Translated from Dutch NOS TV today:
French parliament starts inquiry into Macron‘s violent bodyguard
Alexandre Benalla is not just any bodyguard. He is/was Macron’s Deputy Chief of Staff.
The French parliament has launched an investigation into President Macron‘s bodyguard, who participated in police action against a demonstration on 1 May, and then beat protesters to a pulp. This Alexandre Benalla was fired after the Le Monde newspaper had published pictures of the demonstration last week, but the resignation was only under pressure from publicity.
This video says about itself:
19 July 2018
The man was identified as Alexandre Benalla. Upon noticing that he was being filmed by activists, Benalla retreats from the action finding sanctuary in a nearby cafe. At no point during the footage did riot police intervene against Benalla’s actions.
The NOS report continues:
Initially, he was suspended for two weeks and assigned to a desk job, said the spokesman for the presidential Élysée palace. “The strictest sanction possible”, it was called, but there is no evidence for it. French media have quite the contrary published numerous photos and videos of Macron‘s performances in recent weeks, with Benalla clearly still visible as the spider in his security web. He is always near the president, like on the national holiday 14th of July. Also in private outings of Macron and his wife Benalla was prominent.
On Monday he sat next to the bus driver in which the French football team drove over the Champs-Élysées in honor of the world cup title. Benalla is said have been responsible for the baggage of ‘Les Bleus‘, but it seems that this again was an example of the many privileges that the bodyguard enjoyed, such as an emergency vehicle lighting-equipped car with driver, a princely salary and a home in a chic neighborhood at the expense of the government. The 26-year-old Benalla has even recently been promoted to Lieutenant Colonel, while he is only a reservist and this rank is reserved for highly experienced soldiers with a long time of service.
The Élysée and the highest-level politician, Minister Collomb of the Interior, seem to have committed a lot of bloopers. Collomb is the first person heard this morning by the parliamentary commission of inquiry.
Collomb, who prepared for that hearing his whole weekend and also had lunch with Macron on the Elysée, got cynical laughing reactions this morning when he claimed he had talked “as little as possible” with the president about the affair. “He is mainly working at the reform of the constitution”, said Collomb. The debates on that in parliament were suspended for an indefinite period under pressure from the Benalla affair.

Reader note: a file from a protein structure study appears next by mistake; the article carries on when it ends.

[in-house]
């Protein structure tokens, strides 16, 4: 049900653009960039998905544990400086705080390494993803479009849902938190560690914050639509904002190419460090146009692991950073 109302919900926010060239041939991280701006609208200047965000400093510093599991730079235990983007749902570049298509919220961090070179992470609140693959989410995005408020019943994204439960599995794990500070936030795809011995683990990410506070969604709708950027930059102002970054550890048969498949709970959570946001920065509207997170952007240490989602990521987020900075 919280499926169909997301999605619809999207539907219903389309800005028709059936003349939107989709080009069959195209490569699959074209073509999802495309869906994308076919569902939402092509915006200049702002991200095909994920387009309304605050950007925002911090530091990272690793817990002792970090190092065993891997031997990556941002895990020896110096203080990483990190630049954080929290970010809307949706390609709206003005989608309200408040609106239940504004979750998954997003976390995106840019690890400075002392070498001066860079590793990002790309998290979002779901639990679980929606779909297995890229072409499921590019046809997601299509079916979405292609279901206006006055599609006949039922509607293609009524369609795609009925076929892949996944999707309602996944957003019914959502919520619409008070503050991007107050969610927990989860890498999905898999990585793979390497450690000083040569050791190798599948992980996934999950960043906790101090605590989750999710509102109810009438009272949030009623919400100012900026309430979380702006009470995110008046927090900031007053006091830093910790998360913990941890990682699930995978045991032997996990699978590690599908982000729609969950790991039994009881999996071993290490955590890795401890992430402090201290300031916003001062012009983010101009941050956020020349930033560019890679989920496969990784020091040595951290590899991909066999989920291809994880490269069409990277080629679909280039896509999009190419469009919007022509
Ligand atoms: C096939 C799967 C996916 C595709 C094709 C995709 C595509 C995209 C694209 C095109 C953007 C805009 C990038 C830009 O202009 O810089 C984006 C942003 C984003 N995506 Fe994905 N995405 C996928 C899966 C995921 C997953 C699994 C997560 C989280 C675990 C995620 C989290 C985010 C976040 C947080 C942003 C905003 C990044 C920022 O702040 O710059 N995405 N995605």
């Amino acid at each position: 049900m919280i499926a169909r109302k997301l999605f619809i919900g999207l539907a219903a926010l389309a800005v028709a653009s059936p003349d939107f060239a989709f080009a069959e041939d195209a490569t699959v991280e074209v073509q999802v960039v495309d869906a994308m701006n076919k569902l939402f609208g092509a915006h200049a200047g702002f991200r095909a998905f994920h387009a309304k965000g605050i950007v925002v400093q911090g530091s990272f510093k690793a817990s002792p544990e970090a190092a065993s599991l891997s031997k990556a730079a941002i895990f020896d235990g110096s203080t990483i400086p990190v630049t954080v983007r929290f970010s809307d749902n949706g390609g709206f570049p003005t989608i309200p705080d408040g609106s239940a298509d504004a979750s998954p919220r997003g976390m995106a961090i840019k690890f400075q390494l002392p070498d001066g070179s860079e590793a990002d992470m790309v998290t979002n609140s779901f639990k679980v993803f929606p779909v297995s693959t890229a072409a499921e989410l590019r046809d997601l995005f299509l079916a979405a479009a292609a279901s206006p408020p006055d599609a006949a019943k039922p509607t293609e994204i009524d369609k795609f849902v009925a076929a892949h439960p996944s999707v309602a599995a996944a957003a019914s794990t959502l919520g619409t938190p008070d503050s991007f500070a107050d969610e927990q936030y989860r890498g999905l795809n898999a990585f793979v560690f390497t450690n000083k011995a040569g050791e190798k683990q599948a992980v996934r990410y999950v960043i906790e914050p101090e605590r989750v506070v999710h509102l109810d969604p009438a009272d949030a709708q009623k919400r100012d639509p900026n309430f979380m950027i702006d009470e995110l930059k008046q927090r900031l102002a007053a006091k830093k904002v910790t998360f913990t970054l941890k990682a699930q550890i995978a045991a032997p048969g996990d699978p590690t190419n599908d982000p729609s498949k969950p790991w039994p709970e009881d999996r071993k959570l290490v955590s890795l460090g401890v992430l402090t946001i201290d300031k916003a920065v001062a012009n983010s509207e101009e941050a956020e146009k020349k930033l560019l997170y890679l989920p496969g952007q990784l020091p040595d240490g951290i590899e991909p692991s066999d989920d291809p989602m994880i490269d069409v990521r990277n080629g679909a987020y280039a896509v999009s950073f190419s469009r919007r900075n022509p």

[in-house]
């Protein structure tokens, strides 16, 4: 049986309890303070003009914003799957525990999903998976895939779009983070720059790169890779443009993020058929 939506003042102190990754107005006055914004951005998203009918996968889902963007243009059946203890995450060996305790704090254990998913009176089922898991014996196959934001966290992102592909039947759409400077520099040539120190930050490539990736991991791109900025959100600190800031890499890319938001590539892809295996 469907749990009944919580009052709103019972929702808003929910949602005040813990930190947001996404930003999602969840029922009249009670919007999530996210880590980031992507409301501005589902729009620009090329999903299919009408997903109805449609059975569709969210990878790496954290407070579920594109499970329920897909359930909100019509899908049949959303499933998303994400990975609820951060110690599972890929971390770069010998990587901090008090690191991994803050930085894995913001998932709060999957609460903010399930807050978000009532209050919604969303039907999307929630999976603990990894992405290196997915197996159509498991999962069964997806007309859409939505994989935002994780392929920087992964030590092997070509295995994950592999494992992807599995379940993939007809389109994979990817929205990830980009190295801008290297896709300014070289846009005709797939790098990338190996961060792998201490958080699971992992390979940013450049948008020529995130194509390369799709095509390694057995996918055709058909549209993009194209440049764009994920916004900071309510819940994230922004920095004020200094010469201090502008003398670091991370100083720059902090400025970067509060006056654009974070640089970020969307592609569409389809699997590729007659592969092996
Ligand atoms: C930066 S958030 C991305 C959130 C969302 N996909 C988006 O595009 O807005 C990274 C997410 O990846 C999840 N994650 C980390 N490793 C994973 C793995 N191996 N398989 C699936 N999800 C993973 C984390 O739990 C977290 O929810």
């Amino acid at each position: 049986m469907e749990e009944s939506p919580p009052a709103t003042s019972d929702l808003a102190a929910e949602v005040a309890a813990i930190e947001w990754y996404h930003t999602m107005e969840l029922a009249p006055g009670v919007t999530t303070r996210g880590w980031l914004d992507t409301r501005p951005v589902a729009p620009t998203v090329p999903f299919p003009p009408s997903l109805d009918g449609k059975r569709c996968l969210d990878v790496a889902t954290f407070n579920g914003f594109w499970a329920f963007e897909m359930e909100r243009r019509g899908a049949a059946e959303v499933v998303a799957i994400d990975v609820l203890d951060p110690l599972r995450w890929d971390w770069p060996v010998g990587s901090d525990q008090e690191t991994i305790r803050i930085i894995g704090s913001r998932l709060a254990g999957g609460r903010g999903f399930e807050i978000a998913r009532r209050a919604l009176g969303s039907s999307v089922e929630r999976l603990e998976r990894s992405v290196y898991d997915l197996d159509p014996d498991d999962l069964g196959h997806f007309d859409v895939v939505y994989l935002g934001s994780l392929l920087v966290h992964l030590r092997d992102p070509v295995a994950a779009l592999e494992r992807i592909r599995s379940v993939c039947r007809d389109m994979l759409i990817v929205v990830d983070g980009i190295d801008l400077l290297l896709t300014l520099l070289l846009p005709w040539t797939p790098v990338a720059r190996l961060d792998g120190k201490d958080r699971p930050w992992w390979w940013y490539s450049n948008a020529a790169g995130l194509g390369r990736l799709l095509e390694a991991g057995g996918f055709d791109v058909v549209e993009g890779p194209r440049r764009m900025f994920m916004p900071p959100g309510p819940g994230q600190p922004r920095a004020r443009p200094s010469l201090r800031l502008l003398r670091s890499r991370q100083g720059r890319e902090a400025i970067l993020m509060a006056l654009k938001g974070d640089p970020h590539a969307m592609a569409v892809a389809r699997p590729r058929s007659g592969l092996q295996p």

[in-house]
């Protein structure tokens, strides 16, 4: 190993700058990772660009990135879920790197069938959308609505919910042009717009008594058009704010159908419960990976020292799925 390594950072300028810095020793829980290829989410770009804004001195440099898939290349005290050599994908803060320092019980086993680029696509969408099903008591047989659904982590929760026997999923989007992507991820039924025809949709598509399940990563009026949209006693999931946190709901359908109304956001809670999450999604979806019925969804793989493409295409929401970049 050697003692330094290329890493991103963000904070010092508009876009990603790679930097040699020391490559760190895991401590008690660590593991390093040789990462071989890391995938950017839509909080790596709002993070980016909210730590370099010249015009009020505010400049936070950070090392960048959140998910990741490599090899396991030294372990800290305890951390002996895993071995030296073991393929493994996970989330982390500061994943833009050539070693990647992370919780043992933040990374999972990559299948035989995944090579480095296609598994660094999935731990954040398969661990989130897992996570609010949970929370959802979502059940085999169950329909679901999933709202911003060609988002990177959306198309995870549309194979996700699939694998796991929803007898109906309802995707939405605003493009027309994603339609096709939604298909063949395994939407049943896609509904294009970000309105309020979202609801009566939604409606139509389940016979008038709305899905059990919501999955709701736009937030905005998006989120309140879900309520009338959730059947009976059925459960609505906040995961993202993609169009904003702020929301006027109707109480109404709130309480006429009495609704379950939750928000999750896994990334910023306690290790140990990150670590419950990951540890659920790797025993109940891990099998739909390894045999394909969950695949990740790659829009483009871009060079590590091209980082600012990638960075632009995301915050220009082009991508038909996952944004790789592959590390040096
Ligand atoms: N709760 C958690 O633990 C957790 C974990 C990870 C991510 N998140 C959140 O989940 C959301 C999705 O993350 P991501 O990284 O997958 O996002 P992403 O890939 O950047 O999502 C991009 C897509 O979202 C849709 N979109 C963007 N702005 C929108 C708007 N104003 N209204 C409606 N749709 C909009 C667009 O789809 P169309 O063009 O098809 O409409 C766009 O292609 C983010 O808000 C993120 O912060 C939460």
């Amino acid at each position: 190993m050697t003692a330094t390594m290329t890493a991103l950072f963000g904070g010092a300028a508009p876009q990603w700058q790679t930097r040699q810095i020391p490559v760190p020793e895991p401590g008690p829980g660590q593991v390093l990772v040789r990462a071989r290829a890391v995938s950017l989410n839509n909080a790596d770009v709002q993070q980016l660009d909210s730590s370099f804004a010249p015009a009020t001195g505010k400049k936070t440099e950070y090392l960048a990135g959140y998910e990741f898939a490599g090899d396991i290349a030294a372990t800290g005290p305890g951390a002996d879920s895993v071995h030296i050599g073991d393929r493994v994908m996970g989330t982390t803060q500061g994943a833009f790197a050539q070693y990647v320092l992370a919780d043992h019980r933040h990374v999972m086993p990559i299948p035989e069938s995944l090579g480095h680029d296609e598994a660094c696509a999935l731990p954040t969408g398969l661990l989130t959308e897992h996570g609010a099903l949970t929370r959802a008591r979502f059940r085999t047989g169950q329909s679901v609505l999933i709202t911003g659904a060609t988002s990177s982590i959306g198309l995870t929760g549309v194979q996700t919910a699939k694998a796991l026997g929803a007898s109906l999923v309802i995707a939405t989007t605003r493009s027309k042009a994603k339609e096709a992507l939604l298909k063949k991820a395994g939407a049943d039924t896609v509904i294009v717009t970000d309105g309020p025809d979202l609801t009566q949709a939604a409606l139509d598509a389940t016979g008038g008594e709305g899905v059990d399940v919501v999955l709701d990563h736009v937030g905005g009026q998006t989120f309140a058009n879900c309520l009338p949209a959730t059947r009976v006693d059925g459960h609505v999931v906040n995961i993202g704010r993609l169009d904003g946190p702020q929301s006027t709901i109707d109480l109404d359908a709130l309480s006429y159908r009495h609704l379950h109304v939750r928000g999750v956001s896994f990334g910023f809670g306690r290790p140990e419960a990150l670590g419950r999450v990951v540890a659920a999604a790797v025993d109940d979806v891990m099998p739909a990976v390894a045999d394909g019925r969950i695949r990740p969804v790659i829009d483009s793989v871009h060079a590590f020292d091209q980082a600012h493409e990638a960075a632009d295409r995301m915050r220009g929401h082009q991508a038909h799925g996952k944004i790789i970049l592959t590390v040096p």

Also, his other answers were not very convincing. “I do not know”, “I was not aware”, “Not to my knowledge”, this morning was repeatedly heard from the mouth of the man who is considered “the country’s highest level cop”.
The buck stops at Macron
Nevertheless, he has to explain, as Macron and he the day after the incident were informed of the violent actions of Benalla on May 1st. According to French law, government officials are obliged to report to the police if they know of an offense or crime by another official, and so they have failed. Collomb said this morning that such a report should have been made by the Élysée, in other words, by Macron, because he is Benalla’s highest boss.
“Macron is publicly silent about this matter”, said NOS correspondent Frank Renout. “But now you have his own minister who said this morning: “That Benalla is not at all about me, I did not know him. It’s a matter between the police and the president.” So the buck really stops at Emmanuel Macron.” Whether the president himself can be heard by the commission is a question, because a president in office is immune.
The committee, which consists largely of members of Macron’s La Republique and Marche party, will still hear the Paris police boss Michel Delpuech. The investigation is expected to take a month.
The questions that should be answered: how could Benalla wear a police bracelet, a helmet and a police phone on May 1, while he has no police authority (officially he was there as an observer of the demonstration)? Why did not the commanding officer do anything when Benalla beat up the protesters? Why was the inspection not notified? And above all, why was Benalla not fired immediately?
At stake is the interests of the president and his close associates and confidants, while Macron has especially become president with the promise of reforms and of “an exemplary republic”: stopping with all sorts of practices that have in the past discredited French politics. Macron may be silent, but he is certainly cautious in this first crisis [really?] of his presidency: he was supposed to be present at the 17th stage of the Tour de France cycling race in the Pyrenees on Wednesday, but he has canceled that visit.